This post is in collaboration with Visit Hamburg. Any activities marked with an asterisk were provided free of charge.
Hamburg is having a moment. After years of living in the shadow of its big brother Berlin, Germany’s second city is becoming THE a weekend break of choice. It has the classic elements of a great trip to Europe: a fascinating history, beautiful architecture, and a couple of gloriously ridiculous tourist traps (l can promise you that spending a couple of hours in the insanity that is Miniatur Wunderland* is absolutely money well spent), but dig just slightly under the obvious Trip Advisor suggestions and you’ll find a city radiating cool.
‘Cool’ is relative, of course. I’m not lumbering myself into that prestigious category by any means, but for me it sums up the places I want to photograph; it’s those parts of a place that emanates personality, or at least something beyond a Starbucks and high street with three H&Ms. It sounds vapid, but show me a good coffee shop and I’ll show you excellent interiors, staff who can recommend all the good local haunts, and maybe even a dog or two to say hello to.
Nord Coast Coffee was my sanctuary from a torrential downpour on my first full day in Hamburg. It sits in an area that has a recent industrial history but is now converting warehouses into lofts for those who favour exposed brickwork over plasterboard (and can afford the privilege). A stone’s throw from Miniatur Wunderland and the stunning Elbphilharmonie* (which is well worth venturing inside for views across the harbour), I nestled into a cosy corner with a view of the water and had scrambled eggs on sourdough with spring onion cream cheese, along with my precious morning coffee.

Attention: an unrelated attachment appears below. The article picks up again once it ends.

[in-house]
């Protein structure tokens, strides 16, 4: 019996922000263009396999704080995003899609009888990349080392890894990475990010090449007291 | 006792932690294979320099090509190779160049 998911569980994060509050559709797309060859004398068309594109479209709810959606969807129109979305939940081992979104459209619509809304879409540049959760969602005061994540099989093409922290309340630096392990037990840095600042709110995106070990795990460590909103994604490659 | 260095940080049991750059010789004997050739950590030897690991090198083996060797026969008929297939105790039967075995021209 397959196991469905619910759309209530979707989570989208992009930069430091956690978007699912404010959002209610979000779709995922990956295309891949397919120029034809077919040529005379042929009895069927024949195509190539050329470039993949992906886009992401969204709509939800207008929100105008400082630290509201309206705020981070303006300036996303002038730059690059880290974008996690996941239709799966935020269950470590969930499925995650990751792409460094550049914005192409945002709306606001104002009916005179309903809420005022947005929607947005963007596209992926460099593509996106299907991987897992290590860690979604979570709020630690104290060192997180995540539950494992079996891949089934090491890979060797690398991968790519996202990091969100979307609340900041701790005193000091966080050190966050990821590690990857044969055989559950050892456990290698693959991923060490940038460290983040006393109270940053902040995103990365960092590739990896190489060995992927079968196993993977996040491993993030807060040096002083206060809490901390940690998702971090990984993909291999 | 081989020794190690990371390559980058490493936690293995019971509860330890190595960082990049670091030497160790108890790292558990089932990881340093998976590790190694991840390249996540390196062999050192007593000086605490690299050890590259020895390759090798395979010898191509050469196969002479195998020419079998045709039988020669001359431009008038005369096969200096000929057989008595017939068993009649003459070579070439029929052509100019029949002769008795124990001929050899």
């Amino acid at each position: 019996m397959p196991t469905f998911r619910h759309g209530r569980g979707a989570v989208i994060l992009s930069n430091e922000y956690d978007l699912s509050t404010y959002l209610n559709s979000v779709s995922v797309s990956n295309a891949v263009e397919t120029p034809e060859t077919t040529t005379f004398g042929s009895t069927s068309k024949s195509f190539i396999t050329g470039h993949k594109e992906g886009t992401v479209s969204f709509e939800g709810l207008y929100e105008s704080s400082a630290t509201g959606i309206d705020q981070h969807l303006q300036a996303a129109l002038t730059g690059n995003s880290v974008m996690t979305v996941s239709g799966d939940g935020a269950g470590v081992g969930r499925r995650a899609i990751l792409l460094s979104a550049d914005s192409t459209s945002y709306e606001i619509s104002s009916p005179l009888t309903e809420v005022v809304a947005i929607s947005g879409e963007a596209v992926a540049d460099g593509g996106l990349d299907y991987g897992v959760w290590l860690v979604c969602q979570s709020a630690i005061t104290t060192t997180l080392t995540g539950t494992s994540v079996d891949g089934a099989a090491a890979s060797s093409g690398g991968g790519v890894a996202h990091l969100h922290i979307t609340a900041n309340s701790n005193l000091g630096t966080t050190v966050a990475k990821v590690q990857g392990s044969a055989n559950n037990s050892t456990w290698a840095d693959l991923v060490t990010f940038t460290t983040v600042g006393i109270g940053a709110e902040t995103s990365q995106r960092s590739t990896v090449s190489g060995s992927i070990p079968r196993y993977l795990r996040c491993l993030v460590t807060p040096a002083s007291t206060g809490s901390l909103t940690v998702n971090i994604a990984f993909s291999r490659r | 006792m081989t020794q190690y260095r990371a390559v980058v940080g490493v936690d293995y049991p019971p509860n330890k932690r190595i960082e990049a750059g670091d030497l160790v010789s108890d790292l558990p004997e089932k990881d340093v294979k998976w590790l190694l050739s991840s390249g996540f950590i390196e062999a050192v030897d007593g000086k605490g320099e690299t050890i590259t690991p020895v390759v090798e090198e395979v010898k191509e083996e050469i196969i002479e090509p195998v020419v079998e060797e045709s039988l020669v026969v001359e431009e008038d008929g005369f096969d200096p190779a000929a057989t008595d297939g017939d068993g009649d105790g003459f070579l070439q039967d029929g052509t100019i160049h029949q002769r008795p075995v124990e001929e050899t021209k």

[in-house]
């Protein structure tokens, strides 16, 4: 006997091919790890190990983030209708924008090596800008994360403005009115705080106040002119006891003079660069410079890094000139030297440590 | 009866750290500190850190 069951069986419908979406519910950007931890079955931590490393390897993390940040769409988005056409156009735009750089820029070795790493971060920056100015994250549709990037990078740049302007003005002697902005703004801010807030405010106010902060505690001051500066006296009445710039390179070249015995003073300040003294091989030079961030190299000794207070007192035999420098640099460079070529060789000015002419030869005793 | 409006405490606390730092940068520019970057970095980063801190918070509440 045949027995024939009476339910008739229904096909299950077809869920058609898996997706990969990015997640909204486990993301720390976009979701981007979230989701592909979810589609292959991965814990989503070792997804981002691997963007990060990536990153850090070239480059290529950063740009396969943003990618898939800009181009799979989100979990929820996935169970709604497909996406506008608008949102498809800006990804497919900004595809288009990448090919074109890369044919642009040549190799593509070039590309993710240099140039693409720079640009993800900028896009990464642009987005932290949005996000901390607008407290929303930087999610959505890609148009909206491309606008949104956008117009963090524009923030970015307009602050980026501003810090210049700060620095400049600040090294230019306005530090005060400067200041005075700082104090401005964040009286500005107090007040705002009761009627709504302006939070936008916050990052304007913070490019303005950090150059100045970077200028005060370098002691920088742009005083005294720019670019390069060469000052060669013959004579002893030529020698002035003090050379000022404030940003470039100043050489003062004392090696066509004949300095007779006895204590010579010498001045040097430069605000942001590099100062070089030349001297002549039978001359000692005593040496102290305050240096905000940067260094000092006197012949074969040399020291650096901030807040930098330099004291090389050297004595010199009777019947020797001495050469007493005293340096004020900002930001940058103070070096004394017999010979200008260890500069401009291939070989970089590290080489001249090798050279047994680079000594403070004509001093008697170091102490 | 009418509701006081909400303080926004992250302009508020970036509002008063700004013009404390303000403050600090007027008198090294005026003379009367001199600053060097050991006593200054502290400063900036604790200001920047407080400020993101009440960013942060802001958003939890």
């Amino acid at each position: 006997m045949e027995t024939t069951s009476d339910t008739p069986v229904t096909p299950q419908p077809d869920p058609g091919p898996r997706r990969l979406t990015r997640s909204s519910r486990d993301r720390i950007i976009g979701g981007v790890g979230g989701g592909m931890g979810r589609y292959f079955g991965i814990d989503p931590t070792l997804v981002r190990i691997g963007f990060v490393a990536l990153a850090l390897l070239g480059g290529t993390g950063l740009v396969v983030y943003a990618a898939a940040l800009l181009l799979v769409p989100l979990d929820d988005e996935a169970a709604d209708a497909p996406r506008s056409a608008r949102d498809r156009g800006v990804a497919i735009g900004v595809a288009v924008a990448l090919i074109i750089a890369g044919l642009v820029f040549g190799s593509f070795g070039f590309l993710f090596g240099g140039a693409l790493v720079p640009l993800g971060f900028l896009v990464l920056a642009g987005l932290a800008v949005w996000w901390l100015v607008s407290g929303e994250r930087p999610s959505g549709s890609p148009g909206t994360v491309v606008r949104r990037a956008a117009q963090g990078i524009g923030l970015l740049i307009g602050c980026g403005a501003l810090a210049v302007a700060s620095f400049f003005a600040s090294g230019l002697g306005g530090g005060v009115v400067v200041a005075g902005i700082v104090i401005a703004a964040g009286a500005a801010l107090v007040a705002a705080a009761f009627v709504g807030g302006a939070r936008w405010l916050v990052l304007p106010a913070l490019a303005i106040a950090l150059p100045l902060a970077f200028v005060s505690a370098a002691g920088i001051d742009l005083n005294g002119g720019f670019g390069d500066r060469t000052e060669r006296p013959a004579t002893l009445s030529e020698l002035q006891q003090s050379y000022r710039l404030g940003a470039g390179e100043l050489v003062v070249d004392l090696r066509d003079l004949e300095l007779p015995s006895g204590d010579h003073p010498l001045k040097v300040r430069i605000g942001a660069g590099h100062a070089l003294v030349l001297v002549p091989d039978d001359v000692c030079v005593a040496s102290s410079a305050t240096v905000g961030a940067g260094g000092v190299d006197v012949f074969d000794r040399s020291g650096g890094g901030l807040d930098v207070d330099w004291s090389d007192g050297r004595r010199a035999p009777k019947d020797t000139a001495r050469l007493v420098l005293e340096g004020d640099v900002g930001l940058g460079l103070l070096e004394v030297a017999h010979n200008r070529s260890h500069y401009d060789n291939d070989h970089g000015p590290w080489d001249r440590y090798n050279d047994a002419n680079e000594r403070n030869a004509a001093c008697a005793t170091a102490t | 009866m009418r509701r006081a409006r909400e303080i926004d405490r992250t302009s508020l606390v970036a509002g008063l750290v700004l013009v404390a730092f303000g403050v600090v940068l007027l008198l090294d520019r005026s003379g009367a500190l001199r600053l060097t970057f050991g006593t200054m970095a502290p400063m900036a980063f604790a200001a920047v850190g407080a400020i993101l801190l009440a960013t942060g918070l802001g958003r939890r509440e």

Find it at: Nord Roast Coffee, Deichstraße 9, 20459 Hamburg
It was that same day, during what felt like the same bout of neverending rain, that I sought out more
Find them both at: Wexstraße 28, 20355 Hamburg
In fact it was another hunt for coffee that led me to another excellent plant shop, but let’s focus on the beverages first. On my third day in Hamburg, I visited the area of Sternschanze and pretty much fell in love immediately. It had a neighbourhood vibe that felt friendly along with shops and cafes that showed it to be contemporary too.
I’d come to the area to have brunch at Kropkå and thanks to travelling solo, I managed to nab a table straight away. Having been really disappointed by my dinner the night before, this enormous brunch couldn’t have come at a better time, fully reinstating my faith in Hamburg’s food scene. My plate heaved with oven-fresh breads, salted butter, a variety of cheeses and cold cuts, cream cheese, two homemade jams, and a small bowl of fresh fruit with nuts and honey which I wolfed down whilst the two women next to me shared a croissant (more fool them).
I walked from Sternschanze to the most famous district of Hamburg, St Pauli; via the previously alluded to plant shop, the gorgeous Kleiner Kaktus store (it’s name translating to Small Cactus which is both adorable and to-the-point) and yet another coffee shop, Hermetic Coffee Roasters (this time for a hot chocolate though!) and although a bustling and thriving area, it certainly wasn’t laden with tourists as I ambled, somewhat lost, through random streets.